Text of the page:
I love the pageantry: the drama: the emotions.
So much is on the line, every run, every performance, every moment.
The leader board rolls in constant change. Sometimes underdogs winning from behind, sometimes expected leaders winning it all as expected. We get to watch it all.
Actually we don’t.
We, the viewers, only see one version of one finished project. Many do not see the qualifying rounds. Even less of us see the National qualifications that select the teams. And fewer still, the competitions, the trials, the practices, or the training. In fact, I bet less than 1/2 of 1/2 of 1/2 of 1% ever see anything other than the NBC nationally broadcasted, primetime events. I’ll raise my hand and admit that I’m one of them that only sees the Olympian during the free-TV broadcasts.
It doesn’t mean that I don’t appreciate the efforts. But it is so easily lost in the heat of the moment that it’s only a moment.
I like sports because of the humanity that it displays; the conquest of the human spirit. I love this stage of Humanities, of will, of might, of determination, of success and of failure.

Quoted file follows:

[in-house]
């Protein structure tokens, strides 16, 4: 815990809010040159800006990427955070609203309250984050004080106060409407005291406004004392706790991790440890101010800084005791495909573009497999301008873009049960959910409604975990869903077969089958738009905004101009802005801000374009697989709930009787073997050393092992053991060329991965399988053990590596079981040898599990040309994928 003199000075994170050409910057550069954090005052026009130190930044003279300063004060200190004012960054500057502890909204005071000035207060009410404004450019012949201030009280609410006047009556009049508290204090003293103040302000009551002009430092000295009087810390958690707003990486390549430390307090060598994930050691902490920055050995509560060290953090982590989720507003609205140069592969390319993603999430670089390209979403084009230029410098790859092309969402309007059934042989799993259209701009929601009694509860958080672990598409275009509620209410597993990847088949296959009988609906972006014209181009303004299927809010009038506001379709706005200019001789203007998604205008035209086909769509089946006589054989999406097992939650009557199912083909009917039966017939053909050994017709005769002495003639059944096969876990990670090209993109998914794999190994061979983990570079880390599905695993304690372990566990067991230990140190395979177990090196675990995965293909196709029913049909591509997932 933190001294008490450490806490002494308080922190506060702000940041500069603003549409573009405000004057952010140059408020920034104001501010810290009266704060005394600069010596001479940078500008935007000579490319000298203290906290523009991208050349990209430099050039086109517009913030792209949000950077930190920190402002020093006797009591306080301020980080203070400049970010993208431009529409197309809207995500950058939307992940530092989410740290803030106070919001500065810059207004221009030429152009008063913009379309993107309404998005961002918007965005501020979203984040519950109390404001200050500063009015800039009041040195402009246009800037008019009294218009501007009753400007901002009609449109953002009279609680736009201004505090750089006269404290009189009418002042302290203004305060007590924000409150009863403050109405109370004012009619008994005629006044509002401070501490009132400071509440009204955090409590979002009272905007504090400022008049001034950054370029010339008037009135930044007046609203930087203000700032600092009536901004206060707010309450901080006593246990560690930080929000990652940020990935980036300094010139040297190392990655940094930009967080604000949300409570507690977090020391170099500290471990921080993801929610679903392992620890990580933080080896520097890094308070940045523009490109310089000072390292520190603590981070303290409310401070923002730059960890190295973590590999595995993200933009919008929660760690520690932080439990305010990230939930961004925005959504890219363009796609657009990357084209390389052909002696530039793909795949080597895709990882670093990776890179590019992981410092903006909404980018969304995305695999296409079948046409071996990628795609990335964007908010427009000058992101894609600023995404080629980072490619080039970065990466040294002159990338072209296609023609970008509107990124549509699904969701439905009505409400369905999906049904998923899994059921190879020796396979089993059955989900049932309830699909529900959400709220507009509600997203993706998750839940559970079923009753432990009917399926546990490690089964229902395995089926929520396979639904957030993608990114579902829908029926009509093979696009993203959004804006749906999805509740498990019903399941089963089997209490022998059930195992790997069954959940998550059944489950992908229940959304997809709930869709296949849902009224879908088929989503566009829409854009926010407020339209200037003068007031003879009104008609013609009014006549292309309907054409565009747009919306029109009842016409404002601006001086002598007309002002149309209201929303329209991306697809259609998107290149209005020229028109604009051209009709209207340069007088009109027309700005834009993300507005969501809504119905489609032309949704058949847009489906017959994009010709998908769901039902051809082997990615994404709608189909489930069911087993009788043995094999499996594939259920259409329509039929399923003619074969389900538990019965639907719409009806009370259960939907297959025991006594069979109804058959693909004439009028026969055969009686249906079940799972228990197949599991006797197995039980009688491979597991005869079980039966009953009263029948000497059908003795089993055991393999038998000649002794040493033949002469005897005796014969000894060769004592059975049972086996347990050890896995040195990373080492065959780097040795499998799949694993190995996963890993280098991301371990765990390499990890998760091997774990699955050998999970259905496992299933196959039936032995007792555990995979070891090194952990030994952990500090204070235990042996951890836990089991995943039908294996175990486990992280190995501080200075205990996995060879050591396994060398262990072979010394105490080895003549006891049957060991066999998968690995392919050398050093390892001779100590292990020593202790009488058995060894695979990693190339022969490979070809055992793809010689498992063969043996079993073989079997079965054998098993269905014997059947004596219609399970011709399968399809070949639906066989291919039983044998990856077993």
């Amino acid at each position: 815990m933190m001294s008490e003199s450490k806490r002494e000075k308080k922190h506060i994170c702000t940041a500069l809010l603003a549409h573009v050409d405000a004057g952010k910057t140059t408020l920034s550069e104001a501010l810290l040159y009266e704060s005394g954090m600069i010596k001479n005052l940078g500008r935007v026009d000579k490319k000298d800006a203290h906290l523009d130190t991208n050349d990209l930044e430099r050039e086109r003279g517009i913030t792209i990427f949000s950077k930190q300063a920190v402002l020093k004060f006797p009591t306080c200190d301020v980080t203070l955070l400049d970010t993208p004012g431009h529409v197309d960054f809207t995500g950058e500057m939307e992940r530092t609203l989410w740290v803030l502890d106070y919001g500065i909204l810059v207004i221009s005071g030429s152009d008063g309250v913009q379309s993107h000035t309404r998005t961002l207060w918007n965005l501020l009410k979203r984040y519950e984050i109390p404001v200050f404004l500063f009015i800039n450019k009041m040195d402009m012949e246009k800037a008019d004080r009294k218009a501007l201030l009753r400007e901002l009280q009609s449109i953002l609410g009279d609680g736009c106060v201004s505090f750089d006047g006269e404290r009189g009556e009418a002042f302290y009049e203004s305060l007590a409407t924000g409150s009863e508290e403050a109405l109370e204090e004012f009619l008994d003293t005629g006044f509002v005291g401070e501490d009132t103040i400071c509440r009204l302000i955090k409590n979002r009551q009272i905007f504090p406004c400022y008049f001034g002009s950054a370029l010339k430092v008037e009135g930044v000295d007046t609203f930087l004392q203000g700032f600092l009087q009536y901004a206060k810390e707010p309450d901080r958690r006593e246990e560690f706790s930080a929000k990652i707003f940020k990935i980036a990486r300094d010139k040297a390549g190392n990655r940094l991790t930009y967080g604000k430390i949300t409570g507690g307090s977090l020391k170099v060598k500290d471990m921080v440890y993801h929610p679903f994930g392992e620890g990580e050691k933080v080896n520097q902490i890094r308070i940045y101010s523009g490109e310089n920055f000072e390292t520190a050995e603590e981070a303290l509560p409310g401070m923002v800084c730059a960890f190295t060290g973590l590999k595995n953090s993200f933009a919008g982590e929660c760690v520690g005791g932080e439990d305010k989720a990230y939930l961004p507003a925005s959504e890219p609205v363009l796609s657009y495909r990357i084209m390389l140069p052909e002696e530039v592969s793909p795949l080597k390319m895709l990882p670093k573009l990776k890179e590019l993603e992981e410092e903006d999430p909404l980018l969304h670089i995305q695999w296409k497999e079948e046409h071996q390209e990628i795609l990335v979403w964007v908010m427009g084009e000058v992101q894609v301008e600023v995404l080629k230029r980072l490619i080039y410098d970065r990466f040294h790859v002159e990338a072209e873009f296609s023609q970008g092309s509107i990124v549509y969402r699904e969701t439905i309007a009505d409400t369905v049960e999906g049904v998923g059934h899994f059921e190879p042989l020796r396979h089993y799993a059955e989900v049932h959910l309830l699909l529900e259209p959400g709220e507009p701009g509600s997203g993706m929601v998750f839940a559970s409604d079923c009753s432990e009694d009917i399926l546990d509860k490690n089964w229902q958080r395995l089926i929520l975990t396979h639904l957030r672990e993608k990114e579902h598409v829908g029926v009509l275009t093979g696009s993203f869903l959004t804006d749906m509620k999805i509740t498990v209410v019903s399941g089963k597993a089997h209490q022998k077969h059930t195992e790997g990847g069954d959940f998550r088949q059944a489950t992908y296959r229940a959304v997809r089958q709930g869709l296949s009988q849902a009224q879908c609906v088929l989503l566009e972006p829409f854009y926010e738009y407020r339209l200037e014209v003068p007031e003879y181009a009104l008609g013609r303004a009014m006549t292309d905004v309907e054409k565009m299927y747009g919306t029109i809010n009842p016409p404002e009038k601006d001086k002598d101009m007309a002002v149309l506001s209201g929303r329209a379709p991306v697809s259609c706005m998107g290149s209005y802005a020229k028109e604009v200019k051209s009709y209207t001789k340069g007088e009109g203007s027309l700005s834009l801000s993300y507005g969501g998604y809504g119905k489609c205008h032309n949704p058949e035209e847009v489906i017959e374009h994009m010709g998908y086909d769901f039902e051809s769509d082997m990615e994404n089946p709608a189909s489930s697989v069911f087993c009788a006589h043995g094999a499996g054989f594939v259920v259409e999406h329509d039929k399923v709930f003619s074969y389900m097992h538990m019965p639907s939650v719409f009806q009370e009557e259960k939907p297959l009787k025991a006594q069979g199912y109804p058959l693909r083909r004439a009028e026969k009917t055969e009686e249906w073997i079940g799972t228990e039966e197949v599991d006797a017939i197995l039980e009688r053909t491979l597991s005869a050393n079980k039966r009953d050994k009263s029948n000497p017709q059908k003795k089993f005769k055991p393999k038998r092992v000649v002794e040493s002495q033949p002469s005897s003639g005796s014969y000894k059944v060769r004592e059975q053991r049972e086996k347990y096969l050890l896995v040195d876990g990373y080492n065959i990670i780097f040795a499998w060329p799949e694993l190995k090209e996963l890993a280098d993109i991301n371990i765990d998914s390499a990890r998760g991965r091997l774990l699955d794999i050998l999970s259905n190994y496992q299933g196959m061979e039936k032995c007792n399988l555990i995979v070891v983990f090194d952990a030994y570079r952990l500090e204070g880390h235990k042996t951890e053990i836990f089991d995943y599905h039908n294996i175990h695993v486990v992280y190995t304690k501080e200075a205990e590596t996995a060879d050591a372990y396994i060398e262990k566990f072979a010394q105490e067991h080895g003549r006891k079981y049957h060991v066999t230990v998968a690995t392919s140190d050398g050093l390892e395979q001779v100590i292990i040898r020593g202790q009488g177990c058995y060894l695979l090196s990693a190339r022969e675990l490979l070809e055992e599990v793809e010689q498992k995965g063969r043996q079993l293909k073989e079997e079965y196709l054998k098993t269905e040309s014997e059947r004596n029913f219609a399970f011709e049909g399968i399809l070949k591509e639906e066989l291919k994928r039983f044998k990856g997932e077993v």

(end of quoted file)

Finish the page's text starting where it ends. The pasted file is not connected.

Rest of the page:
I love the application or perspective that the Olympics provides for me.
I write books. No one sees the hours I spend by myself struggling over this word or the other. These sentences this morning have been changed a few times, even this one. But no one, but a few, see anything but the finished product. My writings are then read and the moment is over.
My moments continue.
How much I put into these other moments are mine and mine alone. No one cares whether I do it or not. I know, however, that these moments will determine whether the finished product is good enough to win literary Gold or not. Maybe they will only add up to be good enough for a passing “not bad”; perhaps only meriting to some to be barely worthy of a “one-star” brutal review. There will be a point where my talent, my efforts, and my end results can only take me so far. There are others out there doing the same thing and the competition is tough.
Some are better writers than I am. Some are better funded or supported. Others may even be lucky. Those are factors over which I have little control. I can only put in the work and hone the craft the best I can. When I have taken my training, my practice, my qualifications; as far as I can, I then can only put it out before my judges, the readers.
I will not be on NBC. You might not be either. But we can watch those athletes that are performing before us. We can cheer and cry with them. And then mimic their efforts as they have mimicked our lives.
To stand on the Podium must be a wonderful feeling, but to have a chance to even compete for the chance to do so; is not an accident.
Neither is yours or mine.